Reprinted from yesterday's late editions
"Was there ever a moment when I was not worried that we'd get the extension (for the ERA)?" mused Gloria Steinem as she stood backstage between her chores as mistress of ceremonies for Sunday night's ERA gala at the Washington Hilton.
"No. Well, that's not quite true. The morning of the vote I was not worried. And then I got worried because I wasn't worried."
Anxiety gave way to cheering, clapping and noisy self-celebration Sunday as 1,500 women (and a springkling of men) showed up in the main ballroom to wind up the annual NOW conference held over the weekend. The theme of the ERA's men's - and children's, for that matter, judging from the number of small persons who raced up and down the aisles during the performances.
"We have tonight a real celebration," began Steinem before introducing the night's first feminist singer, Jane Sapp. "And we've come a long way, in terms of entertainment, too. I remember when all the song lyrics were a distraction, geared to keep us (women) away from life and struggle. But we've grown up a lot since those days of romantic songs. Marriage may be the only adventure left open to the middle class."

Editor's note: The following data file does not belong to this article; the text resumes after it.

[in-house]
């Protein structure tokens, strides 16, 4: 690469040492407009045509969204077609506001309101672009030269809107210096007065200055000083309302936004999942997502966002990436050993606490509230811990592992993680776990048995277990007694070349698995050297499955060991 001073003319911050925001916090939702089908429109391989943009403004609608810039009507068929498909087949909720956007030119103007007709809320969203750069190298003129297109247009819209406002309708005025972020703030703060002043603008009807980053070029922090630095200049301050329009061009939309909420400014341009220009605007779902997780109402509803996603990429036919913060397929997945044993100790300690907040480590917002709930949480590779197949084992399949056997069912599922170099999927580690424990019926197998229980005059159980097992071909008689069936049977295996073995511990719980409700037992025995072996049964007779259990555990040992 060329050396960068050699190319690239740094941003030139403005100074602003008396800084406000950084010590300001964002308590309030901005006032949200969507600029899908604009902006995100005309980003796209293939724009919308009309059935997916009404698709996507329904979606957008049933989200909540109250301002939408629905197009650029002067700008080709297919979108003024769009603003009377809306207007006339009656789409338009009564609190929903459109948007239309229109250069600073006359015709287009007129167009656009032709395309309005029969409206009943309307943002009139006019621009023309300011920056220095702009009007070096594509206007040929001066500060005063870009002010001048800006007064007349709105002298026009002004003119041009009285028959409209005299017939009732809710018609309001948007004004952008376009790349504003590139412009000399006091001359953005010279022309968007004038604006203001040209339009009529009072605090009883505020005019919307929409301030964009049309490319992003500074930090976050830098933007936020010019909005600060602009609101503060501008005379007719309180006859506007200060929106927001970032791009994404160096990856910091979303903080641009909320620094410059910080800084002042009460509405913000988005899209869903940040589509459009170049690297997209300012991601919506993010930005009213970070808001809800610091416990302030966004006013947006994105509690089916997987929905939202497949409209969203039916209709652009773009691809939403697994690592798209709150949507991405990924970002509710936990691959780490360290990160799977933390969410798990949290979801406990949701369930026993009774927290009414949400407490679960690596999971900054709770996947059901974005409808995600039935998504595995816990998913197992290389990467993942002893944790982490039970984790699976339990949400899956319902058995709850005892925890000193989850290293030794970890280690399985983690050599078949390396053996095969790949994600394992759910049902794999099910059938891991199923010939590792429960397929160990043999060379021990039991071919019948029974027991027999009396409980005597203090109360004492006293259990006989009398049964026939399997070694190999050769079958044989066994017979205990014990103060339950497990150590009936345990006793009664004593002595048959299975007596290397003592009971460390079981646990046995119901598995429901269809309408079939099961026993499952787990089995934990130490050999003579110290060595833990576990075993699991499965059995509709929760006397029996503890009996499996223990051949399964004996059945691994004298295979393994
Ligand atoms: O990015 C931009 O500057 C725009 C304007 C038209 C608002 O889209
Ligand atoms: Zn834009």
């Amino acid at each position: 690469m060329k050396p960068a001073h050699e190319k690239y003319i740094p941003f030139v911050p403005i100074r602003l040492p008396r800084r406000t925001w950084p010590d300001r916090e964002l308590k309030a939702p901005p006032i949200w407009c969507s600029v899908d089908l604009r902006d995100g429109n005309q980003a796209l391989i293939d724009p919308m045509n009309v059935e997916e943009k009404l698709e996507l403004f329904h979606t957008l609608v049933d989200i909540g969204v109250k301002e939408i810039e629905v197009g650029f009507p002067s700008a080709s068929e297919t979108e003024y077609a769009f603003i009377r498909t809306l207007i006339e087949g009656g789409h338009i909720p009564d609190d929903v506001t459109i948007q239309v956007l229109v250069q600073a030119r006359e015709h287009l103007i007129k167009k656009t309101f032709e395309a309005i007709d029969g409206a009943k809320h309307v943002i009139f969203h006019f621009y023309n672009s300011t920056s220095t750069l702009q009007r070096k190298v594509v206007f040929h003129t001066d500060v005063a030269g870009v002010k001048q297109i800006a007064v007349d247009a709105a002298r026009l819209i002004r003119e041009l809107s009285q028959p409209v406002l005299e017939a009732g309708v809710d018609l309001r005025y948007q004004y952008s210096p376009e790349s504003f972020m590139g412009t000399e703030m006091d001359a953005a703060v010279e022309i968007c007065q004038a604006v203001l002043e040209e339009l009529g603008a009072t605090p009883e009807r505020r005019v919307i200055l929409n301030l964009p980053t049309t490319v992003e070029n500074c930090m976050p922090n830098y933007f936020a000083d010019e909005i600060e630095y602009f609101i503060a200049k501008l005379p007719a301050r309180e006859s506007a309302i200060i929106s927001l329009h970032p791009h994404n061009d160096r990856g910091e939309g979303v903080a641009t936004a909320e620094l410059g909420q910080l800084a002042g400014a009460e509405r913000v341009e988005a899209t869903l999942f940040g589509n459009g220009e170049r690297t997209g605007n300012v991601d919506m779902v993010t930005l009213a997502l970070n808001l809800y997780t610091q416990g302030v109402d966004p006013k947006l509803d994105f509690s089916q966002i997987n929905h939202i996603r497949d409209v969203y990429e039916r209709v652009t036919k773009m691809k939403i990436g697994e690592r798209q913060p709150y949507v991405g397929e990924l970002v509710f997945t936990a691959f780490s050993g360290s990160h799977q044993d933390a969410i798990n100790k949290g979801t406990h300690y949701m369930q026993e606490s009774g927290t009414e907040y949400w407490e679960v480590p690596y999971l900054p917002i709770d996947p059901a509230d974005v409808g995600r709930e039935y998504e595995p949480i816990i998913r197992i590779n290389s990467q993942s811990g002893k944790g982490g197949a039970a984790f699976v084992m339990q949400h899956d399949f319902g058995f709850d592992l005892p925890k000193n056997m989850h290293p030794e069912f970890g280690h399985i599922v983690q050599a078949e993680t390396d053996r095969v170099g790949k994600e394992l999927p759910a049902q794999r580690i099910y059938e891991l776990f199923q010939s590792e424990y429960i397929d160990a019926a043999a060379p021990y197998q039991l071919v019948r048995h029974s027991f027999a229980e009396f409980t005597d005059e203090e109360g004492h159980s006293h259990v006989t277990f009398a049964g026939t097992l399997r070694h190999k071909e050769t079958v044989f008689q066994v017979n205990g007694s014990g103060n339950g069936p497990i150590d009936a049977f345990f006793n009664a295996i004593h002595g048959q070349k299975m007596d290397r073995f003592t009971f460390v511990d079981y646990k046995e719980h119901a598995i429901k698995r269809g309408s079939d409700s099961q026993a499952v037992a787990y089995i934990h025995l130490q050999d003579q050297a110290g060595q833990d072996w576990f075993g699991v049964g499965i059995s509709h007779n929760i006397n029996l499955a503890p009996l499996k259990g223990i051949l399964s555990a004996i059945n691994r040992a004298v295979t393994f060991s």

Beside Sapp, singers Kristen Lems and Margie Adam kept true to that spirit in a presentation of songs that poked humor at any number of sacred romantic cows. Following in that spirit, director and producer Claudia Weill was also on hand to present a special screening of her film "Girl Friends."